One critique of the Occupy Hartford movement has been that a number of uninformed activists — new to the area or to activism in general — attempted to reinvent the wheel; instead of immediately reaching out to other organizations in the spirit of solidarity, or simply to learn the ins and outs of local community organizing, it took weeks of nagging by residents and several changes in the make up of the core group before Occupy Hartford began to reach beyond the muddy patch at the corner of Broad and Farmington.
Meanwhile, the movement has lit a fire beneath long-term area activists, many of whom have been involved in Occupy Hartford to some capacity, including some who left it in disgust.
Tonight at 6pm there will be a “meeting of Hartford grassroots groups or groups that are doing work in Hartford.” Organizers describe it as an “opportunity to listen and learn from each other and to see how we can all work together. ”
This will be happening in the Hartford Areas Rally Together (HART) office at 385 Washington Street.
But the anti-union sentiment that has popped up in the few months of Occupy Hartford — some are concerned that “the unions and Democrats” have tried to “co-opt” the OWS movement — raises questions about with which types of groups the Occupiers would be willing to build alliances. Again, the question surfaces: if Democrats and unions are not part of the 99%, then who is? The rhetoric and the math do not balance.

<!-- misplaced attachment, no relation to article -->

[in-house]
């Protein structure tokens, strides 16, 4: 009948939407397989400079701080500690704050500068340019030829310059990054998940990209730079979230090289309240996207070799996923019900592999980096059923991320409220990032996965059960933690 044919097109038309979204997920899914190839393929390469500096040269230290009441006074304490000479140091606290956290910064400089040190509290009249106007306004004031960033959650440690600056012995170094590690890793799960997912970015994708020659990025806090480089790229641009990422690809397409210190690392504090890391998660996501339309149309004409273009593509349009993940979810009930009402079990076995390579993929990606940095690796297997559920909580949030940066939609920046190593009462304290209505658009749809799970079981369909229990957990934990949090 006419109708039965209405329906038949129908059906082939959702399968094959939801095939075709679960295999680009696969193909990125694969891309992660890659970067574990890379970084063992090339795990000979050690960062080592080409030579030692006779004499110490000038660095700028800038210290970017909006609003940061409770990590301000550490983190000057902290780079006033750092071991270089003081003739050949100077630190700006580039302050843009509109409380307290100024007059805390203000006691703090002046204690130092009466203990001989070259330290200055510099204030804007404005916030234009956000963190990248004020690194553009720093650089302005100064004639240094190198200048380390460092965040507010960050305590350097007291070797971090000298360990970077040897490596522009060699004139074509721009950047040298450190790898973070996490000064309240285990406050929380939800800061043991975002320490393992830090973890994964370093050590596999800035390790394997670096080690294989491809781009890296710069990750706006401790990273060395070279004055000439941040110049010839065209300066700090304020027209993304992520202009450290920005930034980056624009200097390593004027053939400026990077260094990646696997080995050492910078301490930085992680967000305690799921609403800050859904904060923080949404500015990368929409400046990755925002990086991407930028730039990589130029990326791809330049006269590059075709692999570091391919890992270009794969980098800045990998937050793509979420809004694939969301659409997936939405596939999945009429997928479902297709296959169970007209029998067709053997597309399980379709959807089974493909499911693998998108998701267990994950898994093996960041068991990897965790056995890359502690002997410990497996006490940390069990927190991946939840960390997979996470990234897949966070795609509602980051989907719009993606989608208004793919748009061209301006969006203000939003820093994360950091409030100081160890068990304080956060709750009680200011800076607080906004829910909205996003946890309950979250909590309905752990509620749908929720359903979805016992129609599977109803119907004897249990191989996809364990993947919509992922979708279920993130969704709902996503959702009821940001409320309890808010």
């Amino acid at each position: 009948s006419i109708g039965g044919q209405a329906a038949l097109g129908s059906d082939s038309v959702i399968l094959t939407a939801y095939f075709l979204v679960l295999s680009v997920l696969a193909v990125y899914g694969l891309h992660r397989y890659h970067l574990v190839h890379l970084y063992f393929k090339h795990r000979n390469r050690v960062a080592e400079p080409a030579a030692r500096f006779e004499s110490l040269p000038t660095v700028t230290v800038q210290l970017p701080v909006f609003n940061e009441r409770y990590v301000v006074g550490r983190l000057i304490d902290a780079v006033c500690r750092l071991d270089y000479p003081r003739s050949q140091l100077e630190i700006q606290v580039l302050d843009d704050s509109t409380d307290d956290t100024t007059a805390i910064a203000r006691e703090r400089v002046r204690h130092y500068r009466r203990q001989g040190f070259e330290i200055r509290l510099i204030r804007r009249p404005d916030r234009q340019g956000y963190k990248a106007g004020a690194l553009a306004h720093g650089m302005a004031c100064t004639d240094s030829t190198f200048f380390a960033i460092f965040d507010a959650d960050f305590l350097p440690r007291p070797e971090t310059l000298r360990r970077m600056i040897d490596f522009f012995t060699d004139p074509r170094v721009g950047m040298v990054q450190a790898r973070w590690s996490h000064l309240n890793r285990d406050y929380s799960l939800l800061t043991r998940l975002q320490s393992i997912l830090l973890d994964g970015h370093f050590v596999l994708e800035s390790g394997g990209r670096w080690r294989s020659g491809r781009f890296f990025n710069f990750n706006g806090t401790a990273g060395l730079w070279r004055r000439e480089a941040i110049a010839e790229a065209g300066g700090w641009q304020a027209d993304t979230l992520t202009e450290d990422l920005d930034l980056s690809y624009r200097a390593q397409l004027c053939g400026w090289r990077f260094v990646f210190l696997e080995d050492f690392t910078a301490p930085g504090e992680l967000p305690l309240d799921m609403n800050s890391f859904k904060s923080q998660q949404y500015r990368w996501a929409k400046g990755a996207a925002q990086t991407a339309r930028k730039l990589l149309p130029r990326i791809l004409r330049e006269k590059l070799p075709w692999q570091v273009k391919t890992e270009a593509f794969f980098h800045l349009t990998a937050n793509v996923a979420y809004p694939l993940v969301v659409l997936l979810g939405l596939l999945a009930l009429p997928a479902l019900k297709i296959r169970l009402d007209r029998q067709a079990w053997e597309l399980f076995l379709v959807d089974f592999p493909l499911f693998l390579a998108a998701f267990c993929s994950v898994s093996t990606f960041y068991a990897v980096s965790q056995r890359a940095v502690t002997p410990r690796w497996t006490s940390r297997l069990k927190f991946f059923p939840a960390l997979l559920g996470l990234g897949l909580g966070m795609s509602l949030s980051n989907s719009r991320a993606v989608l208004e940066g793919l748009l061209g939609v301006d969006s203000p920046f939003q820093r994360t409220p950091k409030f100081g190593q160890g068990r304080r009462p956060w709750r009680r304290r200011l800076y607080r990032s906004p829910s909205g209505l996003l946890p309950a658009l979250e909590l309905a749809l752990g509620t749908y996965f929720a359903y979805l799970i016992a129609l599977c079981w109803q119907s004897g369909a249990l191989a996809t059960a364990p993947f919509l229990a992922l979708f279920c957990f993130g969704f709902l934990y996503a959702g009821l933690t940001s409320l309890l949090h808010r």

Meanwhile, the Hartford Organizing Group (HOG) has emerged for those wanting to take direct action. Who is involved? One Real Hartford reader says, “just about anyone who is anyone on the left has moved into HOG.”
Reprinted with permission of Kerri Provost, author of the blog RealHartford.
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